Incentives in action: Airport tarmac delays

Filed under: econ — jlm @ 09:50

When the New York airports re-opened following the recent blizzard, there was a backlog of flights, and short-staffed airline terminal support personnel couldn’t process them as fast as they arrived. Which planes do you think got serviced, and which delayed on the tarmac for hour after hour?

It’s no surprise if you know that the rule put into effect after repeated and persistent multi-hour tarmac delays by the airlines applies only to domestic flights. Miraculously, just enough personnel were found to keep the domestic flights coming to the gates without hitting the delay lengths which would trigger fines — but not enough to service the international flights, for which there are no tarmac delay penalties.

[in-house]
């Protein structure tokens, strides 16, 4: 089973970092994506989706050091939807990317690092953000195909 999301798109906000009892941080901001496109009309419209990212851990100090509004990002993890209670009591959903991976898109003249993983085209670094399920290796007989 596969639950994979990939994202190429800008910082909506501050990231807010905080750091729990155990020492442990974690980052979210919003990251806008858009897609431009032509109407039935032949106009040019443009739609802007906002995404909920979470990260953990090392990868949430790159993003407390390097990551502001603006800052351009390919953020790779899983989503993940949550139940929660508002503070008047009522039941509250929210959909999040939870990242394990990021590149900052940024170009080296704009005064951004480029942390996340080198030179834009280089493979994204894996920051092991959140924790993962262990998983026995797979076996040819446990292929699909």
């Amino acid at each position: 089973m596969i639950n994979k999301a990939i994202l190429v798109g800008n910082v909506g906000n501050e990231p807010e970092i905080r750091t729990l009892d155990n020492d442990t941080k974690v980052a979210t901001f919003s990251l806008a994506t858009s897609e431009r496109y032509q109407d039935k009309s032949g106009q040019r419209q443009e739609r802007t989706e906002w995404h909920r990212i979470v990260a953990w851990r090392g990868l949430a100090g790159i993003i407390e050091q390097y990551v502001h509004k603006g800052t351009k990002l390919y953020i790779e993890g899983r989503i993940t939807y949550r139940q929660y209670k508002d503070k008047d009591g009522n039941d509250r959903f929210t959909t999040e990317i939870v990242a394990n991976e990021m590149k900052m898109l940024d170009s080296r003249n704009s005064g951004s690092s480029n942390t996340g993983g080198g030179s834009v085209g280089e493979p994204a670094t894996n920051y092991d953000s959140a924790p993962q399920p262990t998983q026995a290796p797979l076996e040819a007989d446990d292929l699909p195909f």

And that’s why the flight from Vancouver, BC to Kennedy Airport sat on the tarmac for over 12 hours. Airlines had no incentive to service it, but did have an incentive to prioritize domestic flights over it. Corporations don’t feel shame or guilt for bad behavior, but they do feel the sting of fines and act to avoid them. We need to choose our incentives carefully.

1 Comment

  1. True and very well put.

    Comment by Mary M — 6-Jan-2011 @ 08:53

RSS feed for comments on this post.

Sorry, the comment form is closed at this time.

Powered by WordPress